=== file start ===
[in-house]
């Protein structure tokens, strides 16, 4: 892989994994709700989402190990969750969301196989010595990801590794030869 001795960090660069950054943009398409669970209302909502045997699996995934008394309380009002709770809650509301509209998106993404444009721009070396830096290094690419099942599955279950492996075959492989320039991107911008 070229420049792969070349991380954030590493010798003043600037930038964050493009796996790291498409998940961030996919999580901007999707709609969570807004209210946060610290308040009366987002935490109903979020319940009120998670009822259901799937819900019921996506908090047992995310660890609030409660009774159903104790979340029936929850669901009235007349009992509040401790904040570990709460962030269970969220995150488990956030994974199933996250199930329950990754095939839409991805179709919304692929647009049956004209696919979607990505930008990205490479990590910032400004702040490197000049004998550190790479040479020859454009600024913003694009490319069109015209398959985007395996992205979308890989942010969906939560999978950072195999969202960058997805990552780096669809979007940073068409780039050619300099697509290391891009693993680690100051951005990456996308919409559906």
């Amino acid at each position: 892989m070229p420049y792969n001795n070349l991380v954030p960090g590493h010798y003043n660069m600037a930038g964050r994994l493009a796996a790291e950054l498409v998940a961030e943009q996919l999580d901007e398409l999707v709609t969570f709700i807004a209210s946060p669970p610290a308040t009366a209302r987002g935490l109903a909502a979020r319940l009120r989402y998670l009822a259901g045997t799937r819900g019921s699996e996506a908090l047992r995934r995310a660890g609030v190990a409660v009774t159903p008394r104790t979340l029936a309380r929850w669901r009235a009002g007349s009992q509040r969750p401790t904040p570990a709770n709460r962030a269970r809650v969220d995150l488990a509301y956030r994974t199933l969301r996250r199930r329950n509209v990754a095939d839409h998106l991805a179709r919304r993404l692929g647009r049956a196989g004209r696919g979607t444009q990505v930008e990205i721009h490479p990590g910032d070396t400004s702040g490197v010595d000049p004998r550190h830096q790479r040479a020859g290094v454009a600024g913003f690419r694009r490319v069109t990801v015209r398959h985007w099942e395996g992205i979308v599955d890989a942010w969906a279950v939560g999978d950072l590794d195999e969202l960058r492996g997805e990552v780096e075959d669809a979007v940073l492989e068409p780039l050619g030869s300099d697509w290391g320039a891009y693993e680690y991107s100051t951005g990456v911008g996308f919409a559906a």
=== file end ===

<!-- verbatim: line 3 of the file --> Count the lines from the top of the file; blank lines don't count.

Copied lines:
């Amino acid at each position: 892989m070229p420049y792969n001795n070349l991380v954030p960090g590493h010798y003043n660069m600037a930038g964050r994994l493009a796996a790291e950054l498409v998940a961030e943009q996919l999580d901007e398409l999707v709609t969570f709700i807004a209210s946060p669970p610290a308040t009366a209302r987002g935490l109903a909502a979020r319940l009120r989402y998670l009822a259901g045997t799937r819900g019921s699996e996506a908090l047992r995934r995310a660890g609030v190990a409660v009774t159903p008394r104790t979340l029936a309380r929850w669901r009235a009002g007349s009992q509040r969750p401790t904040p570990a709770n709460r962030a269970r809650v969220d995150l488990a509301y956030r994974t199933l969301r996250r199930r329950n509209v990754a095939d839409h998106l991805a179709r919304r993404l692929g647009r049956a196989g004209r696919g979607t444009q990505v930008e990205i721009h490479p990590g910032d070396t400004s702040g490197v010595d000049p004998r550190h830096q790479r040479a020859g290094v454009a600024g913003f690419r694009r490319v069109t990801v015209r398959h985007w099942e395996g992205i979308v599955d890989a942010w969906a279950v939560g999978d950072l590794d195999e969202l960058r492996g997805e990552v780096e075959d669809a979007v940073l492989e068409p780039l050619g030869s300099d697509w290391g320039a891009y693993e680690y991107s100051t951005g990456v911008g996308f919409a559906a």